Audiology an Inspiring Career Choice
Audiology is an ideal profession for those who want to make a difference in people’s lives. Audiologists deal with hearing loss, hearing disorders, and balance disorders related to the ear. They also work to prevent hearing loss. An audiologist degree allows you to help restore the ability to communicate, which is an exciting and very fulfilling way of changing people’s lives for the better.
Would an Audiology Degree Be Good For Me?
Audiology is a great career for an individual with the right qualities. Do you enjoy talking with people? Are you a good listener as well? Are you good at noticing non-verbal clues when people talk to you? Do you do your work very accurately? Do you communicate well? Are you good at taking tests? Do you consider yourself a problem solver? Are you patient? Do you have compassion for others? Lastly, and most importantly, are you able to attend school for quite a few years? These are important factors in determining whether becoming an audiologist is right for you.
What Do Audiologists Actually Do?
As licensed medical professionals, audiologists work with people who have hearing disorders, and sometimes balance problems related to their hearing difficulties. They conduct tests and use diagnostic equipment to evaluate the patient’s level of hearing loss and try to determine its cause. Upon diagnosing the hearing problem, the audiologist will determine how to treat the disorder and create a plan for treatment. After testing to determine the type and the severity of the hearing loss, an audiologist can fit and dispense hearing aids and educates the recipient about using the hearing aids. Audiologists also work with cochlear implant patients, fitting the implants, tuning them, and providing the rehabilitation patients need to help them adjust to hearing with the implants.
What Kind of Work Environment do Grads with an Audiology Degree have?
Audiology Degree graduates usually work in an office setting or in a hospital. Some audiologists who specialize in pediatric hearing disorders work in schools. Most work a regular 40 hour week. Some audiologists specialize in specific types of hearing disorders, for example, hearing loss in the elderly, or children’s hearing disorders. Some audiologists have their own private practices, usually testing for, fitting and dispensing hearing aids. Average income for audiologists is about $68,000 annually, but this figure can vary widely based on location, experience, and specialty. In 2010, the lowest 10 percent earned less than $42,590, and the top 10 percent earned more than $102,210. Audiology is a relatively small field, with only about 13,000 audiologists working in the United States.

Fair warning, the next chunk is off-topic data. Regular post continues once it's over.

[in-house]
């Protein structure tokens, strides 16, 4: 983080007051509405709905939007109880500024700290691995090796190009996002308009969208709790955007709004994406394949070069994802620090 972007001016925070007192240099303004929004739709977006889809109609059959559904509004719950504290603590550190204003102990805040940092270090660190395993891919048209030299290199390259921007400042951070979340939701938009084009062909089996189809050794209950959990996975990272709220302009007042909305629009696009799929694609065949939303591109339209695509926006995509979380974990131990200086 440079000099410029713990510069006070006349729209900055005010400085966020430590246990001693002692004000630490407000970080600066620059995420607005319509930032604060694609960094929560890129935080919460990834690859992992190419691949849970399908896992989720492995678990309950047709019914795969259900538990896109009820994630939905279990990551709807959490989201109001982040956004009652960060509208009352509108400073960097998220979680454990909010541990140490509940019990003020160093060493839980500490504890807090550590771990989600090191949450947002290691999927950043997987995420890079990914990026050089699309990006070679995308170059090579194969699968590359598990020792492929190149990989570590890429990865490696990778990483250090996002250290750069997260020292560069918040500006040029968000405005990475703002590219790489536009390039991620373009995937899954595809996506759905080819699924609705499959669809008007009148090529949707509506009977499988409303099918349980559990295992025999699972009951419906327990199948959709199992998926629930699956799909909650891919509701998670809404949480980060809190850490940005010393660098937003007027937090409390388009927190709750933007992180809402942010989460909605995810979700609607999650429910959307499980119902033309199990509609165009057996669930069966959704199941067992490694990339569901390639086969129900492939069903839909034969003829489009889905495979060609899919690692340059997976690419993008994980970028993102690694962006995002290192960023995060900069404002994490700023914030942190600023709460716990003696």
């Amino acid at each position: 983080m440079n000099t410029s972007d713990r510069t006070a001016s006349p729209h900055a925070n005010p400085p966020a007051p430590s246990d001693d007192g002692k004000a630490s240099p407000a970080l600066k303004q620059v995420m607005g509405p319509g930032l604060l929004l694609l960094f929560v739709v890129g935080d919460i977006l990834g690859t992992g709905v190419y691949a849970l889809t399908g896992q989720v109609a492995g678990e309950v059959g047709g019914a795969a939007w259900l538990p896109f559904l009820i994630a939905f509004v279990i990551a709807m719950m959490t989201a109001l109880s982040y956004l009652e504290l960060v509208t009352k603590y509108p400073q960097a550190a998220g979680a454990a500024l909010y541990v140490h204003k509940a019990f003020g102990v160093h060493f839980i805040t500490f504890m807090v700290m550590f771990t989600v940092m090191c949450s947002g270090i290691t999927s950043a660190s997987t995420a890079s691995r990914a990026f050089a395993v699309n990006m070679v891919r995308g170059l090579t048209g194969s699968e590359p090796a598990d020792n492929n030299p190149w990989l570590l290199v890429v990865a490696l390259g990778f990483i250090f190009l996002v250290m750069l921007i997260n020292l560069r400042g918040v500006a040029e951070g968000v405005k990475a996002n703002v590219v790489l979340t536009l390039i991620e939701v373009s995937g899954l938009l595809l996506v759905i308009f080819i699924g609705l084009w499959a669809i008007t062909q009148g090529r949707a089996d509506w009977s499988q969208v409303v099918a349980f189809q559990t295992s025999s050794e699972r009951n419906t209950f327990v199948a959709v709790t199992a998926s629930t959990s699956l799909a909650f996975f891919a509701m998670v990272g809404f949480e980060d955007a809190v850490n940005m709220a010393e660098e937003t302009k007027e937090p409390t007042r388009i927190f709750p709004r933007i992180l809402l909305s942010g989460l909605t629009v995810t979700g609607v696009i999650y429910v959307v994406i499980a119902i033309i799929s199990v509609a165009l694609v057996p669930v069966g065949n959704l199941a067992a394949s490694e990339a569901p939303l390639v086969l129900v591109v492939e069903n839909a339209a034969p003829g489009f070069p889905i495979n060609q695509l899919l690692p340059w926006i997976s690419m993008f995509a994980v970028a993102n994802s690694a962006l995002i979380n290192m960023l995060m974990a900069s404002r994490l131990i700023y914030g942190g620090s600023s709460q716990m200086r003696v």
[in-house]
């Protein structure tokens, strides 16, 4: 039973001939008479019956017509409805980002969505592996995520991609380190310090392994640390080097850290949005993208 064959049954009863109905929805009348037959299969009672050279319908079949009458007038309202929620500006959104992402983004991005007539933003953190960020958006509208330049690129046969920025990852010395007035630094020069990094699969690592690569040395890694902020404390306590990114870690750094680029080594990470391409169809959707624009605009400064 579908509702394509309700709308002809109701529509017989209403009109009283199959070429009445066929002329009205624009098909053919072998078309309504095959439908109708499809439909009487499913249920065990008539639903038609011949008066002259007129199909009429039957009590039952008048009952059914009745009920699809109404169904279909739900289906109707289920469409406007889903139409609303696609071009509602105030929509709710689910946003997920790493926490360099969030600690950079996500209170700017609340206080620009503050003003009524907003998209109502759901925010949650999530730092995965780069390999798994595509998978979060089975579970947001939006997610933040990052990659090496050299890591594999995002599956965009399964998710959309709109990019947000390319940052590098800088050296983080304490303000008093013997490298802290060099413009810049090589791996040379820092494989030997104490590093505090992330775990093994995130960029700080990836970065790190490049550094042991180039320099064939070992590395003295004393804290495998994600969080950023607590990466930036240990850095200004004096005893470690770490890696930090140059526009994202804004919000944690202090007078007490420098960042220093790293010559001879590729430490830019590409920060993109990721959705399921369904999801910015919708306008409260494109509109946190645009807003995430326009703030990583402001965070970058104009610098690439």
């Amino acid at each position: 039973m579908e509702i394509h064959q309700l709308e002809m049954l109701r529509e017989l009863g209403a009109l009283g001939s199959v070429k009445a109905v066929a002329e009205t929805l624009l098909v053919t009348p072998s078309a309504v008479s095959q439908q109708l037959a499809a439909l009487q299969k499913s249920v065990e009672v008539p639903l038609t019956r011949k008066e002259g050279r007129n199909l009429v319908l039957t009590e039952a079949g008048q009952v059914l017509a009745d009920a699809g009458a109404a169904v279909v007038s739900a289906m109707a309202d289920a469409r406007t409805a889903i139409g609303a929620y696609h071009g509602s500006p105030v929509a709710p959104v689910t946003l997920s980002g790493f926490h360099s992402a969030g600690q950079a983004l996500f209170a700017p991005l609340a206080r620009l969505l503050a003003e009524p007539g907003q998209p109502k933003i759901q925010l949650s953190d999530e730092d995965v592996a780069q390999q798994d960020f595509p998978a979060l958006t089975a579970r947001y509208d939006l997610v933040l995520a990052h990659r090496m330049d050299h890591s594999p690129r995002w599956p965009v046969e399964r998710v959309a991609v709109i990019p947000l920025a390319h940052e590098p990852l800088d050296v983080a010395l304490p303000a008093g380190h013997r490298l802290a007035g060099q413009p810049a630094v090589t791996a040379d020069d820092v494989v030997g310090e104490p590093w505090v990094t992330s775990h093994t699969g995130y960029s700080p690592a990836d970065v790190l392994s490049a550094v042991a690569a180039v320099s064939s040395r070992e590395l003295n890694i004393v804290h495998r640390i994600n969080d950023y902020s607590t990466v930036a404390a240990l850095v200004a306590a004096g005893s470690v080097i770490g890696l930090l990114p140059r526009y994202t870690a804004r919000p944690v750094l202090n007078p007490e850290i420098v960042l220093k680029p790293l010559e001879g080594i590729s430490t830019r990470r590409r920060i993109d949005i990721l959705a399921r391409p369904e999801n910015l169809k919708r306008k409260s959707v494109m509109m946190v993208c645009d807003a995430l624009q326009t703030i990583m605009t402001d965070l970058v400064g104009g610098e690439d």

The Outlook for those with an Audiology Degree
According to the U.S. Bureau of Labor Statistics, New jobs in the field of audiology are expected to be created at a greater than average rate, largely due to the increase in the elderly population. As the number of elderly Americans grows, cases of hearing loss are projected to increase as well, resulting in the need for more audiologists to evaluate and treat their hearing problems.
What Are the Requirements to Become an Audiologist?
Audiologists must be tested and licensed by the state in which they practice. In most states, the requirement for testing and licensure is a Doctor of Audiology degree. A doctorate or PhD degree requires three to four years of study beyond the four year Bachelor’s Degree. It is possible to take online adiology programs from a variety of different online colleges. Upon earning the Doctor of Audiology degree, graduates must take and pass a national test before going on to obtain licensure in their states.
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